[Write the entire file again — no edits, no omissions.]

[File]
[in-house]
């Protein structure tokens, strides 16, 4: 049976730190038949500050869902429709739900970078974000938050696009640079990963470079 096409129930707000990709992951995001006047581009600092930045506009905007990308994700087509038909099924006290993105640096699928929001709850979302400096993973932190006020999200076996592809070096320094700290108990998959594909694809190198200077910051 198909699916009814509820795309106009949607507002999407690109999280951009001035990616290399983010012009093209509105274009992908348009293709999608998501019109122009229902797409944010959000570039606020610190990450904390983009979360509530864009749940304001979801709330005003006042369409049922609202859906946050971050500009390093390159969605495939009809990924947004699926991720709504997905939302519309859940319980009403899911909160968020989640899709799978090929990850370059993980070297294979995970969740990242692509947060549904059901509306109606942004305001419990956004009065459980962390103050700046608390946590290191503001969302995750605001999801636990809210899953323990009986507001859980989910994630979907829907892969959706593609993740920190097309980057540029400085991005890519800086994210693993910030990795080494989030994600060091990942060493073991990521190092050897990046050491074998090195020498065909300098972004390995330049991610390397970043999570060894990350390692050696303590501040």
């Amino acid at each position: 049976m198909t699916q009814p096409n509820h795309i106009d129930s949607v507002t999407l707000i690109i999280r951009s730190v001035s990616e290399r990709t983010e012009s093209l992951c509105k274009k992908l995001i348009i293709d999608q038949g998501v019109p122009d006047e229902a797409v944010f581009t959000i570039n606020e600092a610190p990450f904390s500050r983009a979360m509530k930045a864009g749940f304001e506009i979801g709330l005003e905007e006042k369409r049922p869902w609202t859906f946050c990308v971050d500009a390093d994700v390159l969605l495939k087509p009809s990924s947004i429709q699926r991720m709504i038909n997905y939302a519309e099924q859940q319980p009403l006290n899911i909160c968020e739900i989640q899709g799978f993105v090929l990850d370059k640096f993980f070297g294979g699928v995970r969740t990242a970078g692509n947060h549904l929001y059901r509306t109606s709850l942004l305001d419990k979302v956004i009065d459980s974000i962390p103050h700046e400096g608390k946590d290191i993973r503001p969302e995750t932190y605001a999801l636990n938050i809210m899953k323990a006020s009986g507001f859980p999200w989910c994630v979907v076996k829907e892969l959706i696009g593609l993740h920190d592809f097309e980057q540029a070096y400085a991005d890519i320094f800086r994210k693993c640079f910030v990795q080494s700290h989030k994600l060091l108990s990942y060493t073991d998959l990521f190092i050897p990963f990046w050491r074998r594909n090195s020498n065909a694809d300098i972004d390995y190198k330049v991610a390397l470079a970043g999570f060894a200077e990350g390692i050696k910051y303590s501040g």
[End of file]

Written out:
[in-house]
């Protein structure tokens, strides 16, 4: 049976730190038949500050869902429709739900970078974000938050696009640079990963470079 096409129930707000990709992951995001006047581009600092930045506009905007990308994700087509038909099924006290993105640096699928929001709850979302400096993973932190006020999200076996592809070096320094700290108990998959594909694809190198200077910051 198909699916009814509820795309106009949607507002999407690109999280951009001035990616290399983010012009093209509105274009992908348009293709999608998501019109122009229902797409944010959000570039606020610190990450904390983009979360509530864009749940304001979801709330005003006042369409049922609202859906946050971050500009390093390159969605495939009809990924947004699926991720709504997905939302519309859940319980009403899911909160968020989640899709799978090929990850370059993980070297294979995970969740990242692509947060549904059901509306109606942004305001419990956004009065459980962390103050700046608390946590290191503001969302995750605001999801636990809210899953323990009986507001859980989910994630979907829907892969959706593609993740920190097309980057540029400085991005890519800086994210693993910030990795080494989030994600060091990942060493073991990521190092050897990046050491074998090195020498065909300098972004390995330049991610390397970043999570060894990350390692050696303590501040």
């Amino acid at each position: 049976m198909t699916q009814p096409n509820h795309i106009d129930s949607v507002t999407l707000i690109i999280r951009s730190v001035s990616e290399r990709t983010e012009s093209l992951c509105k274009k992908l995001i348009i293709d999608q038949g998501v019109p122009d006047e229902a797409v944010f581009t959000i570039n606020e600092a610190p990450f904390s500050r983009a979360m509530k930045a864009g749940f304001e506009i979801g709330l005003e905007e006042k369409r049922p869902w609202t859906f946050c990308v971050d500009a390093d994700v390159l969605l495939k087509p009809s990924s947004i429709q699926r991720m709504i038909n997905y939302a519309e099924q859940q319980p009403l006290n899911i909160c968020e739900i989640q899709g799978f993105v090929l990850d370059k640096f993980f070297g294979g699928v995970r969740t990242a970078g692509n947060h549904l929001y059901r509306t109606s709850l942004l305001d419990k979302v956004i009065d459980s974000i962390p103050h700046e400096g608390k946590d290191i993973r503001p969302e995750t932190y605001a999801l636990n938050i809210m899953k323990a006020s009986g507001f859980p999200w989910c994630v979907v076996k829907e892969l959706i696009g593609l993740h920190d592809f097309e980057q540029a070096y400085a991005d890519i320094f800086r994210k693993c640079f910030v990795q080494s700290h989030k994600l060091l108990s990942y060493t073991d998959l990521f190092i050897p990963f990046w050491r074998r594909n090195s020498n065909a694809d300098i972004d390995y190198k330049v991610a390397l470079a970043g999570f060894a200077e990350g390692i050696k910051y303590s501040g």